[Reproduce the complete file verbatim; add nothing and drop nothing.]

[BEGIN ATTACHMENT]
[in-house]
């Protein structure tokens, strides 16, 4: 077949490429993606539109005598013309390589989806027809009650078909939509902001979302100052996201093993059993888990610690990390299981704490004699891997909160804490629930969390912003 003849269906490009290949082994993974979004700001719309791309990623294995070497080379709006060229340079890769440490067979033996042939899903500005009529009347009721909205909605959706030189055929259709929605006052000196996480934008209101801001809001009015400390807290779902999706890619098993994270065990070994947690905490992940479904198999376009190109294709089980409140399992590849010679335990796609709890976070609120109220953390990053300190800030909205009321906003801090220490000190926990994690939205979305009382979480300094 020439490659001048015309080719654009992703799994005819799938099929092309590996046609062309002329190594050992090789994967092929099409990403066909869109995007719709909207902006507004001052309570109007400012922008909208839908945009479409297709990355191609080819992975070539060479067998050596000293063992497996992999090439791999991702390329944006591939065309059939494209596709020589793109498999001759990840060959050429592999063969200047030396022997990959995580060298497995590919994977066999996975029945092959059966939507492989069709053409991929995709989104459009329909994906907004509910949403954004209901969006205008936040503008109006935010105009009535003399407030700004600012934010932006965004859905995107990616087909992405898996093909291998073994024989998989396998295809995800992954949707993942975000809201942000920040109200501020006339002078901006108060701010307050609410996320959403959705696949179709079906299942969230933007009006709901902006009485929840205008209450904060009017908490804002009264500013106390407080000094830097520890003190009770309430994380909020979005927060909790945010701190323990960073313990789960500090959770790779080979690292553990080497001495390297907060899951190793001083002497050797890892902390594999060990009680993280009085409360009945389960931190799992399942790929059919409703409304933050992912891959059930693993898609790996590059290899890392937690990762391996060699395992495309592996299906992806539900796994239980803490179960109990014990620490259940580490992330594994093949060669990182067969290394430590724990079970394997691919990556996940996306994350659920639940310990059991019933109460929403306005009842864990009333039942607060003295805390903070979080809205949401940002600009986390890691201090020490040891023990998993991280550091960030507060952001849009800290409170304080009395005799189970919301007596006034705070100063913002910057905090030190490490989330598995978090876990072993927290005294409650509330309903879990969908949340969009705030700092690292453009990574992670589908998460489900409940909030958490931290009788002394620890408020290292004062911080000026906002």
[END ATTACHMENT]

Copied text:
[in-house]
């Protein structure tokens, strides 16, 4: 077949490429993606539109005598013309390589989806027809009650078909939509902001979302100052996201093993059993888990610690990390299981704490004699891997909160804490629930969390912003 003849269906490009290949082994993974979004700001719309791309990623294995070497080379709006060229340079890769440490067979033996042939899903500005009529009347009721909205909605959706030189055929259709929605006052000196996480934008209101801001809001009015400390807290779902999706890619098993994270065990070994947690905490992940479904198999376009190109294709089980409140399992590849010679335990796609709890976070609120109220953390990053300190800030909205009321906003801090220490000190926990994690939205979305009382979480300094 020439490659001048015309080719654009992703799994005819799938099929092309590996046609062309002329190594050992090789994967092929099409990403066909869109995007719709909207902006507004001052309570109007400012922008909208839908945009479409297709990355191609080819992975070539060479067998050596000293063992497996992999090439791999991702390329944006591939065309059939494209596709020589793109498999001759990840060959050429592999063969200047030396022997990959995580060298497995590919994977066999996975029945092959059966939507492989069709053409991929995709989104459009329909994906907004509910949403954004209901969006205008936040503008109006935010105009009535003399407030700004600012934010932006965004859905995107990616087909992405898996093909291998073994024989998989396998295809995800992954949707993942975000809201942000920040109200501020006339002078901006108060701010307050609410996320959403959705696949179709079906299942969230933007009006709901902006009485929840205008209450904060009017908490804002009264500013106390407080000094830097520890003190009770309430994380909020979005927060909790945010701190323990960073313990789960500090959770790779080979690292553990080497001495390297907060899951190793001083002497050797890892902390594999060990009680993280009085409360009945389960931190799992399942790929059919409703409304933050992912891959059930693993898609790996590059290899890392937690990762391996060699395992495309592996299906992806539900796994239980803490179960109990014990620490259940580490992330594994093949060669990182067969290394430590724990079970394997691919990556996940996306994350659920639940310990059991019933109460929403306005009842864990009333039942607060003295805390903070979080809205949401940002600009986390890691201090020490040891023990998993991280550091960030507060952001849009800290409170304080009395005799189970919301007596006034705070100063913002910057905090030190490490989330598995978090876990072993927290005294409650509330309903879990969908949340969009705030700092690292453009990574992670589908998460489900409940909030958490931290009788002394620890408020290292004062911080000026906002």